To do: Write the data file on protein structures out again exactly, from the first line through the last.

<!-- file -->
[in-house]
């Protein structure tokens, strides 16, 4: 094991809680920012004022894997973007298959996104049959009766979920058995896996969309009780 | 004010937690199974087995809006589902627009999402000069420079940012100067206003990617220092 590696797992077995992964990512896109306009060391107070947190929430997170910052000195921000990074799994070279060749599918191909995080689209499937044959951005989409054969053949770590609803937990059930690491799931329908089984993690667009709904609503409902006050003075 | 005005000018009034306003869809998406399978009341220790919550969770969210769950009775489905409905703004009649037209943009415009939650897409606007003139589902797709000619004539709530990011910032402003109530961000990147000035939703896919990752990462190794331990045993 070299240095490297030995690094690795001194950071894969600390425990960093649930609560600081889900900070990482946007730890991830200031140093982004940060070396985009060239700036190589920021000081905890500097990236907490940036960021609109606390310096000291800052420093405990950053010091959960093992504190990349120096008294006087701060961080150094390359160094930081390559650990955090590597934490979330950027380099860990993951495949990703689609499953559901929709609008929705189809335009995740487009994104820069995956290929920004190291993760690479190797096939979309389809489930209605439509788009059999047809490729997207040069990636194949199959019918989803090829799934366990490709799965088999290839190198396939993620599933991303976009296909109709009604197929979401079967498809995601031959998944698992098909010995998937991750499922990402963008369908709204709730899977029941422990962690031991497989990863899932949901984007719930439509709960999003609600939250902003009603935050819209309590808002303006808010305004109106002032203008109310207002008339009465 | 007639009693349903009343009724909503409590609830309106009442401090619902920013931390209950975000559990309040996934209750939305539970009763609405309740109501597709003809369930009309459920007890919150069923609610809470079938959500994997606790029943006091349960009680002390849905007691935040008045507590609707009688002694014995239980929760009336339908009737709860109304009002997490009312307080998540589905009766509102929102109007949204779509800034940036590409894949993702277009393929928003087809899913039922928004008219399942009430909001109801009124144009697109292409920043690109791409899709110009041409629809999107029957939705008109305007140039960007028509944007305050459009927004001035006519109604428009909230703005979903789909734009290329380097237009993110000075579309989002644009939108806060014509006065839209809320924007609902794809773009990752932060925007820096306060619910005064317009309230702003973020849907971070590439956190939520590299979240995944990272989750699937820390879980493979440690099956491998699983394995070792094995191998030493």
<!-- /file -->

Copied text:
[in-house]
């Protein structure tokens, strides 16, 4: 094991809680920012004022894997973007298959996104049959009766979920058995896996969309009780 | 004010937690199974087995809006589902627009999402000069420079940012100067206003990617220092 590696797992077995992964990512896109306009060391107070947190929430997170910052000195921000990074799994070279060749599918191909995080689209499937044959951005989409054969053949770590609803937990059930690491799931329908089984993690667009709904609503409902006050003075 | 005005000018009034306003869809998406399978009341220790919550969770969210769950009775489905409905703004009649037209943009415009939650897409606007003139589902797709000619004539709530990011910032402003109530961000990147000035939703896919990752990462190794331990045993 070299240095490297030995690094690795001194950071894969600390425990960093649930609560600081889900900070990482946007730890991830200031140093982004940060070396985009060239700036190589920021000081905890500097990236907490940036960021609109606390310096000291800052420093405990950053010091959960093992504190990349120096008294006087701060961080150094390359160094930081390559650990955090590597934490979330950027380099860990993951495949990703689609499953559901929709609008929705189809335009995740487009994104820069995956290929920004190291993760690479190797096939979309389809489930209605439509788009059999047809490729997207040069990636194949199959019918989803090829799934366990490709799965088999290839190198396939993620599933991303976009296909109709009604197929979401079967498809995601031959998944698992098909010995998937991750499922990402963008369908709204709730899977029941422990962690031991497989990863899932949901984007719930439509709960999003609600939250902003009603935050819209309590808002303006808010305004109106002032203008109310207002008339009465 | 007639009693349903009343009724909503409590609830309106009442401090619902920013931390209950975000559990309040996934209750939305539970009763609405309740109501597709003809369930009309459920007890919150069923609610809470079938959500994997606790029943006091349960009680002390849905007691935040008045507590609707009688002694014995239980929760009336339908009737709860109304009002997490009312307080998540589905009766509102929102109007949204779509800034940036590409894949993702277009393929928003087809899913039922928004008219399942009430909001109801009124144009697109292409920043690109791409899709110009041409629809999107029957939705008109305007140039960007028509944007305050459009927004001035006519109604428009909230703005979903789909734009290329380097237009993110000075579309989002644009939108806060014509006065839209809320924007609902794809773009990752932060925007820096306060619910005064317009309230702003973020849907971070590439956190939520590299979240995944990272989750699937820390879980493979440690099956491998699983394995070792094995191998030493």